Congratulations! I guess this is as good a time as any to ask you that burning fashion question: What is the deal with women and shoes?
You mean, why do women love shoes? I always have a hard time with that one. They just do. I think, maybe, it has something to do with the fact that they’re objects—beautiful objects that you can wear. They look good on, and they look good off.

Did you always know you wanted to design shoes?
Actually, I wanted to do fashion design. Or so I thought. But when I did my foundation course, my tutor suggested I go into Cordwainers and train to make shoes. All my sketches of clothes were heavily accessorized. So I was accessory-focused from the beginning, I guess. And I do love accessories. I love how they personalize a look—you can be wearing the most sober outfit, and add an amazing shoe, a crazy bag, a hat, whatever, and make it something else entirely. It’s that old Hollywood, 1940s thing that I love so much; a way of not just finishing a look, but really elaborating it with your own sense of style.

You have a very distinctive, ’40s Hollywood-inflected personal style, and that’s reflected in Charlotte Olympia. When you design, are you designing for yourself?
Yes and no. I mean, as a designer, you create things that you love, don’t you? And as a female designer, it’s pretty inevitable that you create things that you love and want to wear. They go hand in hand. For me, anyway. So, of course, my sensibility is in the brand; it wouldn’t work otherwise. But my experiences as a woman also inform my sense of what’s missing in the market. Launching bridal—that came pretty directly out of my own experience of being a bride. I was looking around at the shoe options, and it was all, various shades of white and off-white. Like, peep-toe heels and things. And of course, I love color, I love pattern, and I just felt like, well, on your wedding of all days, you should be wearing a pair of shoes you really love, that represent who you are. I had on a huge dress, no one was going to see my shoes, but it made me happy knowing that I had on a pair of leopard-print pumps. And then, in the meantime, I did have women coming to the shop, and buying, like, red shoes to wear at their weddings. So I saw this niche.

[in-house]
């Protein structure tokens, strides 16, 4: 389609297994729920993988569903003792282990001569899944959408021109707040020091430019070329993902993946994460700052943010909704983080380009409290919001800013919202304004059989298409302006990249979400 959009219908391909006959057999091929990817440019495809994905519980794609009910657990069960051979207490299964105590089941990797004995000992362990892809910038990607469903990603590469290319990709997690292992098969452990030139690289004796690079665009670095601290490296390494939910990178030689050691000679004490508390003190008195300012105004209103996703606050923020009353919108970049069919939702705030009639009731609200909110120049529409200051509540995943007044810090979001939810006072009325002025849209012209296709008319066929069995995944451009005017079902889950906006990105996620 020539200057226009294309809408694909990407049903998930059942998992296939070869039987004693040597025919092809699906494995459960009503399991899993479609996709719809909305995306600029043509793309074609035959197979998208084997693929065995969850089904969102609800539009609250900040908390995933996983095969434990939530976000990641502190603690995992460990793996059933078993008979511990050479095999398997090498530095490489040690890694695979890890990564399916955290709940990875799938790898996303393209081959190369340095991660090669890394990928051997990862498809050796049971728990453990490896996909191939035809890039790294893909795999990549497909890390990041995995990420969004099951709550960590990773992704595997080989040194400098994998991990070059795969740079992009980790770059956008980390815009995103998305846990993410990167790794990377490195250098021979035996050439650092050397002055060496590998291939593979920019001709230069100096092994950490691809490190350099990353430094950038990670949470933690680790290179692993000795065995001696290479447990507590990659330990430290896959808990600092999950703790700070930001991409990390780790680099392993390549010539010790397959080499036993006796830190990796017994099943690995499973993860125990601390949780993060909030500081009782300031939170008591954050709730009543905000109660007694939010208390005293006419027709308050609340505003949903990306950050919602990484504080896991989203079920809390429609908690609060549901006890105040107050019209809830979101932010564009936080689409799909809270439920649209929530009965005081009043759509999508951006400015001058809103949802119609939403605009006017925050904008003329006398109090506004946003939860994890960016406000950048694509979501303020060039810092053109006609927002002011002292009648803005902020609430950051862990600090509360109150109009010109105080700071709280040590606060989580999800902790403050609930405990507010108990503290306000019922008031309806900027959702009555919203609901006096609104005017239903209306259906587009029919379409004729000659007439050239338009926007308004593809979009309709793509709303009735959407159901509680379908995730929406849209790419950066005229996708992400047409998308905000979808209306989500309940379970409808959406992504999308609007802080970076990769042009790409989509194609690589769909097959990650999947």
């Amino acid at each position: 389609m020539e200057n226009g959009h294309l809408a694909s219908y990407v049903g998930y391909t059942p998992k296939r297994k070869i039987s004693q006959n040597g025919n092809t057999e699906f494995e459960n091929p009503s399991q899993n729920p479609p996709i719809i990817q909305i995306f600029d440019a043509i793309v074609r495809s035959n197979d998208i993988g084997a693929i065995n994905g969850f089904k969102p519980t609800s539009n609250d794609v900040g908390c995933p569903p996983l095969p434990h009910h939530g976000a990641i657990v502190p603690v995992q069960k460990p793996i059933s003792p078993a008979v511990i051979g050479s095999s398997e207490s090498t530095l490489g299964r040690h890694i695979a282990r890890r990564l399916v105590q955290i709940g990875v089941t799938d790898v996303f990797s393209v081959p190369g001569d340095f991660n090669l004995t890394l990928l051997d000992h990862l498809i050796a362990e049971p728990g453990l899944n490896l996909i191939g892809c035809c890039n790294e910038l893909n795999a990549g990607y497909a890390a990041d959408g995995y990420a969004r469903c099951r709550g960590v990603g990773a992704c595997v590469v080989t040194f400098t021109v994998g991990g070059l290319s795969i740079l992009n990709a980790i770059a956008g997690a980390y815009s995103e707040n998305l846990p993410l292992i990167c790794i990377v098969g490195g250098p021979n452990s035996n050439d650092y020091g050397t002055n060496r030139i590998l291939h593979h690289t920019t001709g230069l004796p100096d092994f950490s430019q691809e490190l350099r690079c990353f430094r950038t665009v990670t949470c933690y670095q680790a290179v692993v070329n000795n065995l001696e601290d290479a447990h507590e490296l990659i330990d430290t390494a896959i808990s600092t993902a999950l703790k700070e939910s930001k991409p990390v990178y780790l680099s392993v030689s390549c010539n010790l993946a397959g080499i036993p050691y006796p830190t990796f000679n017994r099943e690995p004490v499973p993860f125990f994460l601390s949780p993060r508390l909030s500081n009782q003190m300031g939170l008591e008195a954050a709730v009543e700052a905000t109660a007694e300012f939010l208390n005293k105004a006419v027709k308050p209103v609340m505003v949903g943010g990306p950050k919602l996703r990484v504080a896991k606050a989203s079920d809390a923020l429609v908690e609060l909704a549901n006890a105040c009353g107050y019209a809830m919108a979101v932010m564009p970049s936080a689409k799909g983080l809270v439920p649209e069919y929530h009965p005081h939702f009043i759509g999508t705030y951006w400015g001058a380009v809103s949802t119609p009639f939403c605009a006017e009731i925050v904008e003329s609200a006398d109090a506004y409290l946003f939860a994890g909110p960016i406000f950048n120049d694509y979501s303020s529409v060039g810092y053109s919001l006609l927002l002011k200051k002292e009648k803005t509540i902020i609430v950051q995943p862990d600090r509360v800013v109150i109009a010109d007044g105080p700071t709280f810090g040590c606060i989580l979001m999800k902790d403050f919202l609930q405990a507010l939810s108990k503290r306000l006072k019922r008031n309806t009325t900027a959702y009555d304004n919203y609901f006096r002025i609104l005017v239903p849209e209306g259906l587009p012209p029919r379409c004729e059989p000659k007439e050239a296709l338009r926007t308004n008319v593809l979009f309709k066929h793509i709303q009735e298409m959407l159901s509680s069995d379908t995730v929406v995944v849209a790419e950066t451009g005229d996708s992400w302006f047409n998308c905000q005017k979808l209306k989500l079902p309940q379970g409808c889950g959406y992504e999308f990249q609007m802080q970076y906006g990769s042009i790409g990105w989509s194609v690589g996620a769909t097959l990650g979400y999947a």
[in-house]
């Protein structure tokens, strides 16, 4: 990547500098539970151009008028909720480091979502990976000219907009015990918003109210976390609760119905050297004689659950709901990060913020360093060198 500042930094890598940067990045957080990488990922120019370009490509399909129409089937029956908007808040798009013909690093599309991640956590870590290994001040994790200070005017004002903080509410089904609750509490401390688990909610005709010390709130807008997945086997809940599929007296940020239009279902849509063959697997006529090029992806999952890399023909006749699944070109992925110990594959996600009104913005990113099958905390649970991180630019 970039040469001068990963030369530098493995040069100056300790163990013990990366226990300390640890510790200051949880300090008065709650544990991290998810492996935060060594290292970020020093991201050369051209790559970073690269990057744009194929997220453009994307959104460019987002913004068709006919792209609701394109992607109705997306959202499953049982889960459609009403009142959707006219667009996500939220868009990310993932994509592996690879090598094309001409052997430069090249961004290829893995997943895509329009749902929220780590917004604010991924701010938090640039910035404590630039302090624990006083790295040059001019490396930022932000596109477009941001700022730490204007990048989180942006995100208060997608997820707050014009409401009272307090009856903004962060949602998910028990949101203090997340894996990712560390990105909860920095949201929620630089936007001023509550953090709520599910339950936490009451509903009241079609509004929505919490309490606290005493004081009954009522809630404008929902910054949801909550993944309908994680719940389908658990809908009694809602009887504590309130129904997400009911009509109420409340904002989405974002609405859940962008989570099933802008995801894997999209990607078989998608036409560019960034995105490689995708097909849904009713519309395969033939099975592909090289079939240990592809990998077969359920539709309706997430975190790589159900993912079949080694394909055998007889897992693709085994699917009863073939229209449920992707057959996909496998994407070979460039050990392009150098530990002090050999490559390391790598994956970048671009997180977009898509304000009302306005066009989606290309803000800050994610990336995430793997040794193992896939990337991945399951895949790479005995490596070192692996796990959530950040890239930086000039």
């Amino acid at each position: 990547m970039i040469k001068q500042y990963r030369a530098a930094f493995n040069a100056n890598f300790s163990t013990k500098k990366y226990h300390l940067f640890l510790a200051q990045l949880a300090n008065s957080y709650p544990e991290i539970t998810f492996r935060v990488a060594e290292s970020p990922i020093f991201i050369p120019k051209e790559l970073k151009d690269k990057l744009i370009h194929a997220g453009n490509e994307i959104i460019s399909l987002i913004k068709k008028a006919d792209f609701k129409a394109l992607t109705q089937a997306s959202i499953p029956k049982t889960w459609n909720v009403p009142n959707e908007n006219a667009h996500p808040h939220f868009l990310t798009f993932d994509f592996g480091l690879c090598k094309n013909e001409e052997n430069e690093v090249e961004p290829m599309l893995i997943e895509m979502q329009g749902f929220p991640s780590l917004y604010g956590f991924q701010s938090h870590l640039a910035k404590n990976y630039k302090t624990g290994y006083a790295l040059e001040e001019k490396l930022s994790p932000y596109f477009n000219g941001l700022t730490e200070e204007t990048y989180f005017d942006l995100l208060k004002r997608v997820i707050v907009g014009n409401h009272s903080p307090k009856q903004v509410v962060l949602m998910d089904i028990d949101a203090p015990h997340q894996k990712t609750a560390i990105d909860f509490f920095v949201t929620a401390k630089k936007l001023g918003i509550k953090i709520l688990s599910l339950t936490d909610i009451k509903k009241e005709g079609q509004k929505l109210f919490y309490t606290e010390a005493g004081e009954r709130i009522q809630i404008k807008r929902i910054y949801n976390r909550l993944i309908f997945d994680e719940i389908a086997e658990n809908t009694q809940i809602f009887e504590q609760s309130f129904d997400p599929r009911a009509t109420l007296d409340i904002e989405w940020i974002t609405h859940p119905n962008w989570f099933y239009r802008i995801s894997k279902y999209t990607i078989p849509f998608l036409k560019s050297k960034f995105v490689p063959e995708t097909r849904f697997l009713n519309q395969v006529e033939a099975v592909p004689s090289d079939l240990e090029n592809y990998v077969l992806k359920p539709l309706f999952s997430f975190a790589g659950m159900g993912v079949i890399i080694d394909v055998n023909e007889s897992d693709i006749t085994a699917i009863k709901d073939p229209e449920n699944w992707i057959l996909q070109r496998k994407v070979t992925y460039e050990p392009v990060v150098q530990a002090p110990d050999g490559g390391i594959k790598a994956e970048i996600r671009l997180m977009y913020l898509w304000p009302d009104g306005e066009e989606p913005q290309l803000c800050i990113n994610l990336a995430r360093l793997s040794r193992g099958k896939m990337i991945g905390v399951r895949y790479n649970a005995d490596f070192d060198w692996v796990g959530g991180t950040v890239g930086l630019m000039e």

How do you see your line as having evolved since you launched five years ago?
Well, this is obvious, but it’s gotten a lot bigger. My first few collections, I was only doing 140mm heels, with the recessed platform. That was about establishing an aesthetic, by the way; it wasn’t that I thought all women should wear super-high heels all the time. But I wanted to establish a silhouette, and a certain…I guess the only way to say it is a certain glamour. You know, as an aside, my true signature, initially, was the recessed gold platform. Some people saw that as really bling-y, but my thinking was, you know, it’s a recessed platform; when you wear the shoe, it’s under your foot, and so all that is is a little golden glow underfoot. A little magic, because—why not? Anyway. Sorry to digress, I just always felt like that gold platform was misunderstood. And of course now I design all sort of shoes—flats, sandals, the whole lot. Plus bags, now, too.

Are there other categories you’d like to explore?